XSLT (The eXtensible Stylesheet Language: Transformations) is an XML application language used for transforming XML documents into other documents. It is implemented by an application called an XSLT processor that takes an XML document and an XSLT stylesheet as input and produces a new document by applying the instructions contained in the stylesheet to the original source XML document. The result of an XSLT transformation can be any text-based format, but the output is typically either another XML document, or a document in a widely deployed markup language such as HTML that can be readily consumed by a given client application.
AxKit is not an XSLT processor, nor does it ship with one. If you want to use XSLT to transform your XML content using AxKit, you need to install an XSLT processor and any necessary Perl interface modules separately. For the list of XSLT processors that AxKit currently supports, see XML Processing Options in Chapter 2. For details about how to use the AxAddStyleMap directive to associate XSLT stylesheets with the processor you install and the various directives that govern which stylesheets are applied to your XML documents, see Chapter 4.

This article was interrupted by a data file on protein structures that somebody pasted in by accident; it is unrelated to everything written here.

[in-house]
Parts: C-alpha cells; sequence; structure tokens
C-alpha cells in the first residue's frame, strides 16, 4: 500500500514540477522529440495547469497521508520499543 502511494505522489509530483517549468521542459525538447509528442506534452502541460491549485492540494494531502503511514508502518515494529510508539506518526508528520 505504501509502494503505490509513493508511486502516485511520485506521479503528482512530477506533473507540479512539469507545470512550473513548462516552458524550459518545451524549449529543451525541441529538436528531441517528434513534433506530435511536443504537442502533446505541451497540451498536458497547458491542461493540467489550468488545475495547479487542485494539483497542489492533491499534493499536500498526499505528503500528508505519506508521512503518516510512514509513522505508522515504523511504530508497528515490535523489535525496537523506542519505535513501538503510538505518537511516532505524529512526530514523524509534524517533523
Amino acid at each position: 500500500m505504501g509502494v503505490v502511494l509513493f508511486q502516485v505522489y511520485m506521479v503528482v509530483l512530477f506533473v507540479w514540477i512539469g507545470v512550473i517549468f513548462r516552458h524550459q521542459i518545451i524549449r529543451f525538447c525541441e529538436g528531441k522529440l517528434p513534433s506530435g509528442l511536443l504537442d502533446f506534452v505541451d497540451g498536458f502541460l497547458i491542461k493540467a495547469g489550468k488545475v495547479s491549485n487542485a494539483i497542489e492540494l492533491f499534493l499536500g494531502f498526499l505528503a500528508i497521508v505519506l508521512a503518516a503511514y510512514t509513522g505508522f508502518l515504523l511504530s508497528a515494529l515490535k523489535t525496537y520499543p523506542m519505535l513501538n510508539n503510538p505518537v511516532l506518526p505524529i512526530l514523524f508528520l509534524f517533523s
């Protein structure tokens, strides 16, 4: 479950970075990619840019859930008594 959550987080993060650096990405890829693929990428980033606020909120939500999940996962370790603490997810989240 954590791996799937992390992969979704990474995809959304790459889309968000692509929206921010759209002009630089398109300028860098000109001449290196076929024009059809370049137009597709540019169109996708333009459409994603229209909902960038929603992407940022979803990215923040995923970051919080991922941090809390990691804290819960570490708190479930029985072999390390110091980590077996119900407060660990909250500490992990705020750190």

Exhaustive coverage of XSLT is well beyond the scope of this chapter. The goal here is to introduce enough of the basic concepts of writing XSLT stylesheets to allow you to start being productive with AxKit as quickly as possible. For a more detailed look at XSLT, see XSLT , by Doug Tidwell, or Learning XSLT , by Mike Fitzgerald (both from O'Reilly). All of the samples here use only XSLT 1.0. At the time of this writing, XSLT 2.0 is still very new and not widely implemented, and existing implementations are highly experimental. Rest assured though, XSLT 1.0 is still a viable tool. The topics covered here generally apply to both versions, and support for use of Version 2.0 processors from within AxKit will be added just as soon as stable implementations begin to appear.